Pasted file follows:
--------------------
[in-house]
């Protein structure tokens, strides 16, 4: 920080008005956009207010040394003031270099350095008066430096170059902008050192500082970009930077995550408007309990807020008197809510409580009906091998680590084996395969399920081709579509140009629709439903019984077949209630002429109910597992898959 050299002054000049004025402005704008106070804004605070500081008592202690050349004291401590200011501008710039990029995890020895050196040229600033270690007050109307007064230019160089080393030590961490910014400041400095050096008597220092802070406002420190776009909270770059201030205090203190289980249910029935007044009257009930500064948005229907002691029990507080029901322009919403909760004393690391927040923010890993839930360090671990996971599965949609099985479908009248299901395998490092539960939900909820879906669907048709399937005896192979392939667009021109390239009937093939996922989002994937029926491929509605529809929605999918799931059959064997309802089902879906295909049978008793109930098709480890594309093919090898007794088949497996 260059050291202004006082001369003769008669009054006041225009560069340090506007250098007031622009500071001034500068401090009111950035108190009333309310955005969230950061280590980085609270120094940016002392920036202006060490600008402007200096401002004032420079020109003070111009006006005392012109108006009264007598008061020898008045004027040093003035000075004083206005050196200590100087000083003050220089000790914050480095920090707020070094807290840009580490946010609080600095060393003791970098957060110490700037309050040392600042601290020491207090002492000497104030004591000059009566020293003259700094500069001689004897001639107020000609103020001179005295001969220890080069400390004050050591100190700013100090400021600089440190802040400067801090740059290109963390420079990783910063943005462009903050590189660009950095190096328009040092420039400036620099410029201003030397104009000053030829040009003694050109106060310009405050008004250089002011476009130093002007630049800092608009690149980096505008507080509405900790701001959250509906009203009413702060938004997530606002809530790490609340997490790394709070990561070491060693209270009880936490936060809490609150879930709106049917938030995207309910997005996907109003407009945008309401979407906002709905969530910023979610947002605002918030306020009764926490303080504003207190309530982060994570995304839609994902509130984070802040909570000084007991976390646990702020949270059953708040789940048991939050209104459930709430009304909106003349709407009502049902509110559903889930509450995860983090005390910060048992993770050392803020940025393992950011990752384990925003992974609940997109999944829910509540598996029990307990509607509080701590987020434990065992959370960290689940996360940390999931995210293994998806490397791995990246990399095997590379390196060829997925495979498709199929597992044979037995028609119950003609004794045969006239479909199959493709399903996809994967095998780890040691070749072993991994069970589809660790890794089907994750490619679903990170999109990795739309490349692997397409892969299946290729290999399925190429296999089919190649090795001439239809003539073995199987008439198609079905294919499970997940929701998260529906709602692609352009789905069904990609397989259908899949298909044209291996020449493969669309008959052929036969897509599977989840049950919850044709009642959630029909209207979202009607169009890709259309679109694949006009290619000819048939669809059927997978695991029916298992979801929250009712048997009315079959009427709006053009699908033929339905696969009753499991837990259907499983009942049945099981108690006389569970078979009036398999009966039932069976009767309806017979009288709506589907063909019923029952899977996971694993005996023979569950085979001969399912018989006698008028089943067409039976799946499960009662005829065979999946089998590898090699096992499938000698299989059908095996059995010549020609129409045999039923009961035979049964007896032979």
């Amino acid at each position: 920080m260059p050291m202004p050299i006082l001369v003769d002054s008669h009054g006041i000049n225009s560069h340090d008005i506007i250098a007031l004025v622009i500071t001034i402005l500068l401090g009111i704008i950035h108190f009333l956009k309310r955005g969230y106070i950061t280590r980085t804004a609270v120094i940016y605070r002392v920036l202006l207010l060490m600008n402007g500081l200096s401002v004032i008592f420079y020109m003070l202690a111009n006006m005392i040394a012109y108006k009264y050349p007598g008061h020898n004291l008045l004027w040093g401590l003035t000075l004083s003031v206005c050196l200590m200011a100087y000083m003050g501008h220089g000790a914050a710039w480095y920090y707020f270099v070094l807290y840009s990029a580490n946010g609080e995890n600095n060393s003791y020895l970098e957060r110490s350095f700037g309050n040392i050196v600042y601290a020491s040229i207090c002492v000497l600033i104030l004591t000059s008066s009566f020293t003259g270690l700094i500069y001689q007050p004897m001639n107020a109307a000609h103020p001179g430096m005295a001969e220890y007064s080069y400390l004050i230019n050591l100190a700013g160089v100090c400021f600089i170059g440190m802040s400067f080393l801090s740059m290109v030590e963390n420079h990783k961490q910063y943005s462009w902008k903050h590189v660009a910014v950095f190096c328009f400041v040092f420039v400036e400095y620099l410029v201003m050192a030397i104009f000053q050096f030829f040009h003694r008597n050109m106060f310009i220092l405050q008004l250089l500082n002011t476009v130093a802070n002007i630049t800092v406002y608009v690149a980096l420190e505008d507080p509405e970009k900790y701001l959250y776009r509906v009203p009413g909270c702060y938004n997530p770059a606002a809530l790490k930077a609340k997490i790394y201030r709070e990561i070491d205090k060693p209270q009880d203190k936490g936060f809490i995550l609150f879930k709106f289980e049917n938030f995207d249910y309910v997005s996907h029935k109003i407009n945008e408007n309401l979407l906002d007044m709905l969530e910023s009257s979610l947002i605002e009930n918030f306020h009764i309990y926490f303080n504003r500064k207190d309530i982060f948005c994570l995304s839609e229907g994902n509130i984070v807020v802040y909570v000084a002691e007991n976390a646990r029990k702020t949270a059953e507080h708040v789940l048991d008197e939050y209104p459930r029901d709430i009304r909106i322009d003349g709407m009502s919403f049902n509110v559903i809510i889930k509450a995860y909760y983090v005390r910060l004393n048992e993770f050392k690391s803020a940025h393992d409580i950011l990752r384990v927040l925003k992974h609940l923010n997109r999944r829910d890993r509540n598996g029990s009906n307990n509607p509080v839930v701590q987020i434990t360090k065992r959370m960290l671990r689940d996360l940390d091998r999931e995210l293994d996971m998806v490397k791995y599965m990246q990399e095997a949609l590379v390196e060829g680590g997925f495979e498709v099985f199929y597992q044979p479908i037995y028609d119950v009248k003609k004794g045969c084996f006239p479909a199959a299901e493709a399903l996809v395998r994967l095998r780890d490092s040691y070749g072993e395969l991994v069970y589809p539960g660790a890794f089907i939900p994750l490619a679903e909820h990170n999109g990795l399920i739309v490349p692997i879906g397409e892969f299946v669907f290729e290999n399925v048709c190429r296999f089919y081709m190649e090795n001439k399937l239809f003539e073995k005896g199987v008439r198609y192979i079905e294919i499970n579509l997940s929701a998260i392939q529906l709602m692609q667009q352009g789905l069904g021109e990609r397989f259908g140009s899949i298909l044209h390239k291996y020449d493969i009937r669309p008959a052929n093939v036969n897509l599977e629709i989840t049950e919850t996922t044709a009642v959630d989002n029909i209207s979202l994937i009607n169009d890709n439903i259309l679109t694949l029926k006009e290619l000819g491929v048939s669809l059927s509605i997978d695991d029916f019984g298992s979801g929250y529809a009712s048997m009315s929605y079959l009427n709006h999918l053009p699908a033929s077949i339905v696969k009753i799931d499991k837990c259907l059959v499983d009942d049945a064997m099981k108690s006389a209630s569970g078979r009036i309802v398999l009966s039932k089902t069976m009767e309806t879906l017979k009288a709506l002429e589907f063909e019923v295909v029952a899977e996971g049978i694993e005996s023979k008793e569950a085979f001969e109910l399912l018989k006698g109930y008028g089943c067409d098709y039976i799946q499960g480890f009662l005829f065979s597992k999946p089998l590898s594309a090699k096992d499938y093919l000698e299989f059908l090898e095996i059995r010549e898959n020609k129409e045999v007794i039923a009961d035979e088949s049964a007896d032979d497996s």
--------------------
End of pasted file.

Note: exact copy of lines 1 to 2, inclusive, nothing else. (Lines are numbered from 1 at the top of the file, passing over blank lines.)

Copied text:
[in-house]
């Protein structure tokens, strides 16, 4: 920080008005956009207010040394003031270099350095008066430096170059902008050192500082970009930077995550408007309990807020008197809510409580009906091998680590084996395969399920081709579509140009629709439903019984077949209630002429109910597992898959 050299002054000049004025402005704008106070804004605070500081008592202690050349004291401590200011501008710039990029995890020895050196040229600033270690007050109307007064230019160089080393030590961490910014400041400095050096008597220092802070406002420190776009909270770059201030205090203190289980249910029935007044009257009930500064948005229907002691029990507080029901322009919403909760004393690391927040923010890993839930360090671990996971599965949609099985479908009248299901395998490092539960939900909820879906669907048709399937005896192979392939667009021109390239009937093939996922989002994937029926491929509605529809929605999918799931059959064997309802089902879906295909049978008793109930098709480890594309093919090898007794088949497996 260059050291202004006082001369003769008669009054006041225009560069340090506007250098007031622009500071001034500068401090009111950035108190009333309310955005969230950061280590980085609270120094940016002392920036202006060490600008402007200096401002004032420079020109003070111009006006005392012109108006009264007598008061020898008045004027040093003035000075004083206005050196200590100087000083003050220089000790914050480095920090707020070094807290840009580490946010609080600095060393003791970098957060110490700037309050040392600042601290020491207090002492000497104030004591000059009566020293003259700094500069001689004897001639107020000609103020001179005295001969220890080069400390004050050591100190700013100090400021600089440190802040400067801090740059290109963390420079990783910063943005462009903050590189660009950095190096328009040092420039400036620099410029201003030397104009000053030829040009003694050109106060310009405050008004250089002011476009130093002007630049800092608009690149980096505008507080509405900790701001959250509906009203009413702060938004997530606002809530790490609340997490790394709070990561070491060693209270009880936490936060809490609150879930709106049917938030995207309910997005996907109003407009945008309401979407906002709905969530910023979610947002605002918030306020009764926490303080504003207190309530982060994570995304839609994902509130984070802040909570000084007991976390646990702020949270059953708040789940048991939050209104459930709430009304909106003349709407009502049902509110559903889930509450995860983090005390910060048992993770050392803020940025393992950011990752384990925003992974609940997109999944829910509540598996029990307990509607509080701590987020434990065992959370960290689940996360940390999931995210293994998806490397791995990246990399095997590379390196060829997925495979498709199929597992044979037995028609119950003609004794045969006239479909199959493709399903996809994967095998780890040691070749072993991994069970589809660790890794089907994750490619679903990170999109990795739309490349692997397409892969299946290729290999399925190429296999089919190649090795001439239809003539073995199987008439198609079905294919499970997940929701998260529906709602692609352009789905069904990609397989259908899949298909044209291996020449493969669309008959052929036969897509599977989840049950919850044709009642959630029909209207979202009607169009890709259309679109694949006009290619000819048939669809059927997978695991029916298992979801929250009712048997009315079959009427709006053009699908033929339905696969009753499991837990259907499983009942049945099981108690006389569970078979009036398999009966039932069976009767309806017979009288709506589907063909019923029952899977996971694993005996023979569950085979001969399912018989006698008028089943067409039976799946499960009662005829065979999946089998590898090699096992499938000698299989059908095996059995010549020609129409045999039923009961035979049964007896032979």